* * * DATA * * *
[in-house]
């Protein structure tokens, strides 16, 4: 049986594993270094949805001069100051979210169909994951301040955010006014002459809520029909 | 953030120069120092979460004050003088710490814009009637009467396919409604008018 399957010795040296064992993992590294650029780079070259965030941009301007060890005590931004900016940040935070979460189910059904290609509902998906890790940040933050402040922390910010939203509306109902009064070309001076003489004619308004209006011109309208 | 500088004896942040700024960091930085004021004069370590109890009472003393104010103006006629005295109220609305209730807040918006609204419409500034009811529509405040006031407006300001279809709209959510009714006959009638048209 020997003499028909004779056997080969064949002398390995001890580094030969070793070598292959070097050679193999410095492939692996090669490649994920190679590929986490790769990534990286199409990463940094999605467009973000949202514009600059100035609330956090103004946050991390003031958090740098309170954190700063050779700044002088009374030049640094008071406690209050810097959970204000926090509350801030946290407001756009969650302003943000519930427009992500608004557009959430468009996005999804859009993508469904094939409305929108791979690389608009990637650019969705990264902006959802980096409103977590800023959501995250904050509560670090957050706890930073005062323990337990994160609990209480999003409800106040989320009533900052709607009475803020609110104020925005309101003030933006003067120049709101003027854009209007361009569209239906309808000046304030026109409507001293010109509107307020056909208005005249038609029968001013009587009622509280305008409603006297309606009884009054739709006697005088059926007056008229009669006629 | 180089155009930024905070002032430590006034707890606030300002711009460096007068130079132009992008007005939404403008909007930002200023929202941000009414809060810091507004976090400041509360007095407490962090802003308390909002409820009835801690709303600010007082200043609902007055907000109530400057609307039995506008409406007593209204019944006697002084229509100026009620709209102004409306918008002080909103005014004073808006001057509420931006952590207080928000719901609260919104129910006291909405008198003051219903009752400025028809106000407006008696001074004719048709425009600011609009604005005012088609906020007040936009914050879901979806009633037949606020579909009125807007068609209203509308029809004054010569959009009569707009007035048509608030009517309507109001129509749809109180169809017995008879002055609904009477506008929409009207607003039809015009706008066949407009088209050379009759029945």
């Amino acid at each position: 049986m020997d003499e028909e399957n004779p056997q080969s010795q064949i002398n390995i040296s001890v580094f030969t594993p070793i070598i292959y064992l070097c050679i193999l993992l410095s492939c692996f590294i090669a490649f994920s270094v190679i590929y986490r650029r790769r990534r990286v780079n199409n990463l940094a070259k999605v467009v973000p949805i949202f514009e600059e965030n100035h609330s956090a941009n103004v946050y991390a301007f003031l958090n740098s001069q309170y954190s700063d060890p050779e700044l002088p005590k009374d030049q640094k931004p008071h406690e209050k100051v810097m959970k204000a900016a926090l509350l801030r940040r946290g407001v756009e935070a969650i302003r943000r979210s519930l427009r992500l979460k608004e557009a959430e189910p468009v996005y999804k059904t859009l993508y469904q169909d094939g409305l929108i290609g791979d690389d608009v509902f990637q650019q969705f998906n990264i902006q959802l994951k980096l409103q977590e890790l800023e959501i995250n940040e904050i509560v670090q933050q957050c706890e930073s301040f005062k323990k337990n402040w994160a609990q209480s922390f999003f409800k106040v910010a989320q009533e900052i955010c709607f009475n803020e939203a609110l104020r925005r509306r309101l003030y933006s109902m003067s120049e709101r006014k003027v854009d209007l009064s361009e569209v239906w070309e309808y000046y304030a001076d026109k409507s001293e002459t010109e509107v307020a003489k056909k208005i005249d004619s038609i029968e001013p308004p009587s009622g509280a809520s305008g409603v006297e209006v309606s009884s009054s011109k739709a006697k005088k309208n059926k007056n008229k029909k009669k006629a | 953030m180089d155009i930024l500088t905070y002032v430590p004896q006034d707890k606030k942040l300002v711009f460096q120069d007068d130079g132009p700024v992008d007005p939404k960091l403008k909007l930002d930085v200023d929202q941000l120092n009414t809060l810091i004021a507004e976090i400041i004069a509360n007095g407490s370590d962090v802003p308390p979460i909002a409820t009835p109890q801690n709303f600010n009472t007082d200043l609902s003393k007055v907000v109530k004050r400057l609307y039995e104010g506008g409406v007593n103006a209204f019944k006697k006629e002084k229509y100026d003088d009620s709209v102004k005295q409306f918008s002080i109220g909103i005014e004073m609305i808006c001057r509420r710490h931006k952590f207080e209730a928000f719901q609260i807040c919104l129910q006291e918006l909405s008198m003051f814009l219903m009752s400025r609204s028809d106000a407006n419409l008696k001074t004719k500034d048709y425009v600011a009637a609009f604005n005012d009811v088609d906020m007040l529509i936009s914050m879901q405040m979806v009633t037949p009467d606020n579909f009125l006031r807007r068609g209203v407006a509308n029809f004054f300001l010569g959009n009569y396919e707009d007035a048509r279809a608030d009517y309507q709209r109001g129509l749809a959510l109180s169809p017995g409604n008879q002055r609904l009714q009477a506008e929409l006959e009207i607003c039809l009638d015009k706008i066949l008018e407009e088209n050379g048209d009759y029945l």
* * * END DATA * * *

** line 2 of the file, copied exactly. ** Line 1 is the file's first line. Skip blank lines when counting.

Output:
């Protein structure tokens, strides 16, 4: 049986594993270094949805001069100051979210169909994951301040955010006014002459809520029909 | 953030120069120092979460004050003088710490814009009637009467396919409604008018 399957010795040296064992993992590294650029780079070259965030941009301007060890005590931004900016940040935070979460189910059904290609509902998906890790940040933050402040922390910010939203509306109902009064070309001076003489004619308004209006011109309208 | 500088004896942040700024960091930085004021004069370590109890009472003393104010103006006629005295109220609305209730807040918006609204419409500034009811529509405040006031407006300001279809709209959510009714006959009638048209 020997003499028909004779056997080969064949002398390995001890580094030969070793070598292959070097050679193999410095492939692996090669490649994920190679590929986490790769990534990286199409990463940094999605467009973000949202514009600059100035609330956090103004946050991390003031958090740098309170954190700063050779700044002088009374030049640094008071406690209050810097959970204000926090509350801030946290407001756009969650302003943000519930427009992500608004557009959430468009996005999804859009993508469904094939409305929108791979690389608009990637650019969705990264902006959802980096409103977590800023959501995250904050509560670090957050706890930073005062323990337990994160609990209480999003409800106040989320009533900052709607009475803020609110104020925005309101003030933006003067120049709101003027854009209007361009569209239906309808000046304030026109409507001293010109509107307020056909208005005249038609029968001013009587009622509280305008409603006297309606009884009054739709006697005088059926007056008229009669006629 | 180089155009930024905070002032430590006034707890606030300002711009460096007068130079132009992008007005939404403008909007930002200023929202941000009414809060810091507004976090400041509360007095407490962090802003308390909002409820009835801690709303600010007082200043609902007055907000109530400057609307039995506008409406007593209204019944006697002084229509100026009620709209102004409306918008002080909103005014004073808006001057509420931006952590207080928000719901609260919104129910006291909405008198003051219903009752400025028809106000407006008696001074004719048709425009600011609009604005005012088609906020007040936009914050879901979806009633037949606020579909009125807007068609209203509308029809004054010569959009009569707009007035048509608030009517309507109001129509749809109180169809017995008879002055609904009477506008929409009207607003039809015009706008066949407009088209050379009759029945």